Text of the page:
Understanding Axolotl care is a question that often arises when new aquarists lay eyes on these unusual amphibians for the first time. With their prehistoric appearance and charming expressions, Axolotls are great first amphibians that are in many ways a blend of the herpetology and aquarium worlds!
The Axolotl At a Glance
Let’s take a look at some of the things that make Axolotls such an interesting animal.
Origin of the Axolotl
Axolotls are a biological and conservation curiosity because as common as they are in captivity they are threatened with extinction in the wild. They are found only in the canals of former Lake Xochimilco, which was part of a series of lakes that have mostly been subsumed by Mexico City.
As Mexico City (formerly the Mexican capital of Tenochtitlan) grew over the centuries Lake Xochimilco and the others were drained to control flooding and create new places for urban development.
Axolotls are found only in this part of the world and nowhere else, making them an endemic species. While they have become something of a national symbol (including an official emoji of Mexico City) there are estimated to only be a few thousand left in nature.
They are as fascinating to scientists as they are to aquarists because they have several unusual traits. For one, their ability to regenerate lost limbs and even organs is highly unusual for vertebrates.
Also, the reason Axolotls look so strange is that they are a natural example of neoteny. Which, simply explained, means they never grow up!
Like all amphibians, Axolotls have an aquatic juvenile phase. But unlike any other amphibian, they never grow out of it – instead, they mature into an adult-sized larval form capable of breeding.
Axolotls can reach up to 18 inches in length, with 8 to 12 inches being more common captivity. And with a lifespan of up to 15 years when well cared for, Axolotls are a perfect pet for hobbyists looking for something unusual in appearance!
Cold-blooded creatures from a cold environment, Axolotls are by nature somewhat sluggish. They crawl along the bottom in slow motion hunting for moving prey to vacuum up in their broad mouths. Despite this, they will occasionally swim around explore their environment.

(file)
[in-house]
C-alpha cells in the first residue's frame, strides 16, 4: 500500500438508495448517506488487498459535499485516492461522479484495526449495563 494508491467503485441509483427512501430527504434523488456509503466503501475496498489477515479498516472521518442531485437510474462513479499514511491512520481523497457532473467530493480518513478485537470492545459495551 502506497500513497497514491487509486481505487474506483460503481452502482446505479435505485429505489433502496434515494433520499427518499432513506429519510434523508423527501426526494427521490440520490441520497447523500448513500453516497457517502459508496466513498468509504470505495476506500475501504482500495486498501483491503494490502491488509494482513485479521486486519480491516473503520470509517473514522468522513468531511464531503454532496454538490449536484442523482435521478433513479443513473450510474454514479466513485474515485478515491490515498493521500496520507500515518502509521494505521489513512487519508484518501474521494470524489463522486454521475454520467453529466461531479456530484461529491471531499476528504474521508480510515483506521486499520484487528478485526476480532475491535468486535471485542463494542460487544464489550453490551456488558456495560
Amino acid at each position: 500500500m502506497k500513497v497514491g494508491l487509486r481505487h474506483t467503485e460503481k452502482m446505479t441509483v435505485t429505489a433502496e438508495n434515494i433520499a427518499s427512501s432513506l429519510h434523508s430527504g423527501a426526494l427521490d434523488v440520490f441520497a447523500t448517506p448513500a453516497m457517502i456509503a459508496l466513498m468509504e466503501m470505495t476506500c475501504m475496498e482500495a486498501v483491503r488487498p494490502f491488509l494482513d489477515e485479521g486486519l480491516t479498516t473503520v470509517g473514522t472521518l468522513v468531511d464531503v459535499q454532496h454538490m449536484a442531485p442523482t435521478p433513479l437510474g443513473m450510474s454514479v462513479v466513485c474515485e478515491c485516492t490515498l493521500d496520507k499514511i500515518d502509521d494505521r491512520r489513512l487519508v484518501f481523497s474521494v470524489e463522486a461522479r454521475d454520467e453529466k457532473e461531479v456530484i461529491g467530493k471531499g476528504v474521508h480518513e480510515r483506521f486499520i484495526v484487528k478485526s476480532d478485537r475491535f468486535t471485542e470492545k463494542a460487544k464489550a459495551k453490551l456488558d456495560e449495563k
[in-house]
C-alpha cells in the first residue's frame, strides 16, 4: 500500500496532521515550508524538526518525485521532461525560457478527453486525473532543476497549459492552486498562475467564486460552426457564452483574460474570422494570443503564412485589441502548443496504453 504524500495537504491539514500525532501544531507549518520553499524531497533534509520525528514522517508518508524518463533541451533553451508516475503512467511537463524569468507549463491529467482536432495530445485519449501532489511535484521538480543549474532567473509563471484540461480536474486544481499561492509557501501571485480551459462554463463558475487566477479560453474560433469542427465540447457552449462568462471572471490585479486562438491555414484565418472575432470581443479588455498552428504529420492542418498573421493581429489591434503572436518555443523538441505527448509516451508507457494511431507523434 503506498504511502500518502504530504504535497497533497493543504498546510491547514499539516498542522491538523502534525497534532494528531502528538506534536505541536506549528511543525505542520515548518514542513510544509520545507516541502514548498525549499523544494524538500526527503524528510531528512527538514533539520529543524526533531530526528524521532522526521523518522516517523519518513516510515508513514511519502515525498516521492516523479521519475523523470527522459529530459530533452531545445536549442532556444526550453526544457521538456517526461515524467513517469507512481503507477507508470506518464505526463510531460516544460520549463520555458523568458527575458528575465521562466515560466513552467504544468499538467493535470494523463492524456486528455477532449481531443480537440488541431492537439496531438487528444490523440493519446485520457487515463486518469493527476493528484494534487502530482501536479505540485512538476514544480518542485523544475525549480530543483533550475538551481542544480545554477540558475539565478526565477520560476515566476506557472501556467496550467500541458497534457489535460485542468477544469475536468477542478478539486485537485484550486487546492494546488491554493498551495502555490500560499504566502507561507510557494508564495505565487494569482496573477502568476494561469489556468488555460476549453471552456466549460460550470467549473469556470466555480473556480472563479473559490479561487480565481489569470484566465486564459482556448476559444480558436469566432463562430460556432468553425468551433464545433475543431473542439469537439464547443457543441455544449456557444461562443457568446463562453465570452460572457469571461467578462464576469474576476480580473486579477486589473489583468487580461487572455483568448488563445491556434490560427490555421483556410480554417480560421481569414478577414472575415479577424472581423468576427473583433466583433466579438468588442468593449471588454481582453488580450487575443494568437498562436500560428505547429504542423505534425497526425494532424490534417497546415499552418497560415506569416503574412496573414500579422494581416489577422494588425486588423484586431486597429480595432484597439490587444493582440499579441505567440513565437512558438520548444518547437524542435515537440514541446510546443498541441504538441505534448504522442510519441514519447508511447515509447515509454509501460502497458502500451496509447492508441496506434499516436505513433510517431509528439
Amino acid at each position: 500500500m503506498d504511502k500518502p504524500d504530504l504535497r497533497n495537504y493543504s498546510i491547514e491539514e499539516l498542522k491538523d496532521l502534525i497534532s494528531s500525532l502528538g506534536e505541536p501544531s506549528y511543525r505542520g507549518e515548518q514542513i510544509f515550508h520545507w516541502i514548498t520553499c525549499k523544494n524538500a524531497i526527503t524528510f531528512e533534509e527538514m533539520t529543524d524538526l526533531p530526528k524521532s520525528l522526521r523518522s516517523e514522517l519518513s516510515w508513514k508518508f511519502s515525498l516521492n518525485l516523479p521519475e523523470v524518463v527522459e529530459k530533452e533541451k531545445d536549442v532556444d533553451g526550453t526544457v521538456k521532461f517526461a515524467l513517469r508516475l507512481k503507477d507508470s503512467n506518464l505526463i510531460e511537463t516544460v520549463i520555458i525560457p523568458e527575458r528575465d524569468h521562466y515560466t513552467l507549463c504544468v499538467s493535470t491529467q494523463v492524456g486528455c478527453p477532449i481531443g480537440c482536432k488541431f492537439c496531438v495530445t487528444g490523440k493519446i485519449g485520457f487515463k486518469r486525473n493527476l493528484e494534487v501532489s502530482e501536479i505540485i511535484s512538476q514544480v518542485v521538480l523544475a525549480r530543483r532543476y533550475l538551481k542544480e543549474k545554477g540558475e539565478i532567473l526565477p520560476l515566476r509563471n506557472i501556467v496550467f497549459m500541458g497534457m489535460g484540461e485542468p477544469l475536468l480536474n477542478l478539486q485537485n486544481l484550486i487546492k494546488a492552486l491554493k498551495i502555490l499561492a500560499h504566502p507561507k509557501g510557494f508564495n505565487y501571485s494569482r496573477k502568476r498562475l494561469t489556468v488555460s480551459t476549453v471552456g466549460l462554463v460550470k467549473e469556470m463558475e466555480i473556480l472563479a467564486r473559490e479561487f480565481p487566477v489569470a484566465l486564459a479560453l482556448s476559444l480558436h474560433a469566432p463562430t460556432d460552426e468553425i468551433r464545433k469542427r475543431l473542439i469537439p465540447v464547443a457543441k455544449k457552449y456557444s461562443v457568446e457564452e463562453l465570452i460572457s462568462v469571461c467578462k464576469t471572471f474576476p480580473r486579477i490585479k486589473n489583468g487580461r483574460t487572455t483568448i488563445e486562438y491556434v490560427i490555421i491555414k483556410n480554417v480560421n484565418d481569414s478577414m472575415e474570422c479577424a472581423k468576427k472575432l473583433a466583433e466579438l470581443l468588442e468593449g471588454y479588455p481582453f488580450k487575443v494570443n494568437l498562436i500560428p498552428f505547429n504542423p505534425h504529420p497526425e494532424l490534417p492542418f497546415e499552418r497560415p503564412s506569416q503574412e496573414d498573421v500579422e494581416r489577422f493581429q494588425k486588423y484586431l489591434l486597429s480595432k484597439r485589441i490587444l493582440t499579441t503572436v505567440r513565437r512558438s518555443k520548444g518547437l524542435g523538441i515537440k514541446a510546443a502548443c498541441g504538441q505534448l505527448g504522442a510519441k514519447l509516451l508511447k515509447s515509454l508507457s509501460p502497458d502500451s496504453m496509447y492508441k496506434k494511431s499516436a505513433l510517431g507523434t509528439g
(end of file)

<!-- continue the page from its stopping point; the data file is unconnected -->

While Axolotls aren’t very social they can be kept together. Juveniles tend to nip at anything moving, including the limbs and fins of other Axolotls. However, adults will rarely bother one another.
Given their cuddly expressions and slow movement it’s tempting to want to pick up an Axolotl. However, you should avoid handling them except when absolutely necessary.
Like all amphibians, they have a mucus layer that protects their sensitive, extremely thin skin from infections and abrasions. While wetting your hands first helps your skin is far rougher and will strip some of this slime away, exposing their skin to potential injury.
The oils in our skin are also potentially problematic to them – and the skin secretions of many amphibians are irritating or even poisonous as a defensive measure against predators. It’s best to leave your Axolotl in the water at all times.
Tank Mates for Axolotls
While not aggressive they are opportunistic eaters, which means one has to choose their tank mates with some care. Axolotls are best kept either alone or with other Axolotls. Their fleshy, waving gills are too tempting a target for most fish.
Small fish like livebearers and tetras will eventually end up as a meal. Large, peaceful coldwater fish like Goldfish are ideal tank mates that get big enough not to be eaten.
However, they will suffer bites on occasion as they wander too close to the Axolotl and can lose chunks of fins and scales in the process. Goldfish will also greedily devour any pellets and dead food you try to offer to your Axolotls.
Shrimp, snails, and other aquatic invertebrates can work with young Axolotls but will also eventually be eaten as the salamander matures. Axolotls really should be kept in species tanks or by themselves.
Axolotl Habitat Needs
Before you actually go out and buy an axolotl make sure you do your research and get everything you will need. This includes the aquarium, filter, decor, substrate and water conditioners.
Choosing an Aquarium
While fairly large Axolotls aren’t too active and don’t need as much space as you might think. As a rule of thumb, each adult Axolotl should have 10 gallons of space each.
However, I recommend erring on the side of caution and keeping a full-grown adult at least a 20-gallon long aquarium. An adult Axolotl creates a lot of waste and the extra water volume (along with a powerful hang on the back or canister filter) will help keep ammonia and other toxic compounds from building to toxic levels too quickly.
When choosing lighting for your Axolotl tank aim for a subdued atmosphere. In nature, they are found in weed-choked waters with relatively little light. Their eyes do work but are lidless and need protection from harsh illumination.
Decorating an Aquarium
Driftwood, rocks and live or plastic plants go a long way in helping them feel comfortable. The more safe spaces they have the more likely they are to come out into the open.
Even as adults they are gentle on live plants and can coexist with established aquascapes so long as your plants can tolerate the water conditions Axolotls need to thrive.
Axolotls should only be kept on sand substrates; never gravel or bare-bottomed aquaria.
They don’t swim particularly well and do need a bit of grip when walking. And their method of feeding, essentially vacuuming up prey in a rapid sucking motion, often brings in detritus from the environment.